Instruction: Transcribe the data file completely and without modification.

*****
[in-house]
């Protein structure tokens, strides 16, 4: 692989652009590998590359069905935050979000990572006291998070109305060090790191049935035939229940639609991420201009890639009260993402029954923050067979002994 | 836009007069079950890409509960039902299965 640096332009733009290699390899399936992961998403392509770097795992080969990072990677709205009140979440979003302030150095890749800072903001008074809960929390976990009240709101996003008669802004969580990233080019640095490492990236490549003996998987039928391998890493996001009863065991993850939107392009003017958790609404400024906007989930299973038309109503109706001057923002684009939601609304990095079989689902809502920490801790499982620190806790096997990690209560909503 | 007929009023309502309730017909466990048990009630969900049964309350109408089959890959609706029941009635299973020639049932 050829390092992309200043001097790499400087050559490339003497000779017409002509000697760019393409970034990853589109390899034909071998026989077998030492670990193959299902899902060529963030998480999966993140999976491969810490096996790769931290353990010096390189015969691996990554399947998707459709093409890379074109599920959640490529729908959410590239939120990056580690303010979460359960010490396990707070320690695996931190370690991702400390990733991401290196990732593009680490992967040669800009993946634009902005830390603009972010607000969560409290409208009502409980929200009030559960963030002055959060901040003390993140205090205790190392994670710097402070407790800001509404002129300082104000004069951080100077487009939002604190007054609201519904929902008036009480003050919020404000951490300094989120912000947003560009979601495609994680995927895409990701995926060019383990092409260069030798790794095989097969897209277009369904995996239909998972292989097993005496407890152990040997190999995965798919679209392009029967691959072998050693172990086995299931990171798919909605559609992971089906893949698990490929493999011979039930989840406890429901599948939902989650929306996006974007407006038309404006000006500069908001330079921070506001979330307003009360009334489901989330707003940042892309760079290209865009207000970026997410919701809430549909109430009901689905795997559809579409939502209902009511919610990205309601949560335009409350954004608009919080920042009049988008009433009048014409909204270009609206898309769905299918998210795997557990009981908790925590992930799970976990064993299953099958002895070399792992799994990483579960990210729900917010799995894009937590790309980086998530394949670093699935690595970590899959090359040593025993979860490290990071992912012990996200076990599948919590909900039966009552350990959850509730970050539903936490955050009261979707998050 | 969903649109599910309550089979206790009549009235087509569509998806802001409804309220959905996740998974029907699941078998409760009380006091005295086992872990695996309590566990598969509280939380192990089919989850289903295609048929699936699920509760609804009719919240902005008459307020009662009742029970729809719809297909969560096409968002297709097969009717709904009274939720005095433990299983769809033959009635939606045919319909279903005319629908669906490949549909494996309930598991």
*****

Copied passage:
[in-house]
């Protein structure tokens, strides 16, 4: 692989652009590998590359069905935050979000990572006291998070109305060090790191049935035939229940639609991420201009890639009260993402029954923050067979002994 | 836009007069079950890409509960039902299965 640096332009733009290699390899399936992961998403392509770097795992080969990072990677709205009140979440979003302030150095890749800072903001008074809960929390976990009240709101996003008669802004969580990233080019640095490492990236490549003996998987039928391998890493996001009863065991993850939107392009003017958790609404400024906007989930299973038309109503109706001057923002684009939601609304990095079989689902809502920490801790499982620190806790096997990690209560909503 | 007929009023309502309730017909466990048990009630969900049964309350109408089959890959609706029941009635299973020639049932 050829390092992309200043001097790499400087050559490339003497000779017409002509000697760019393409970034990853589109390899034909071998026989077998030492670990193959299902899902060529963030998480999966993140999976491969810490096996790769931290353990010096390189015969691996990554399947998707459709093409890379074109599920959640490529729908959410590239939120990056580690303010979460359960010490396990707070320690695996931190370690991702400390990733991401290196990732593009680490992967040669800009993946634009902005830390603009972010607000969560409290409208009502409980929200009030559960963030002055959060901040003390993140205090205790190392994670710097402070407790800001509404002129300082104000004069951080100077487009939002604190007054609201519904929902008036009480003050919020404000951490300094989120912000947003560009979601495609994680995927895409990701995926060019383990092409260069030798790794095989097969897209277009369904995996239909998972292989097993005496407890152990040997190999995965798919679209392009029967691959072998050693172990086995299931990171798919909605559609992971089906893949698990490929493999011979039930989840406890429901599948939902989650929306996006974007407006038309404006000006500069908001330079921070506001979330307003009360009334489901989330707003940042892309760079290209865009207000970026997410919701809430549909109430009901689905795997559809579409939502209902009511919610990205309601949560335009409350954004608009919080920042009049988008009433009048014409909204270009609206898309769905299918998210795997557990009981908790925590992930799970976990064993299953099958002895070399792992799994990483579960990210729900917010799995894009937590790309980086998530394949670093699935690595970590899959090359040593025993979860490290990071992912012990996200076990599948919590909900039966009552350990959850509730970050539903936490955050009261979707998050 | 969903649109599910309550089979206790009549009235087509569509998806802001409804309220959905996740998974029907699941078998409760009380006091005295086992872990695996309590566990598969509280939380192990089919989850289903295609048929699936699920509760609804009719919240902005008459307020009662009742029970729809719809297909969560096409968002297709097969009717709904009274939720005095433990299983769809033959009635939606045919319909279903005319629908669906490949549909494996309930598991």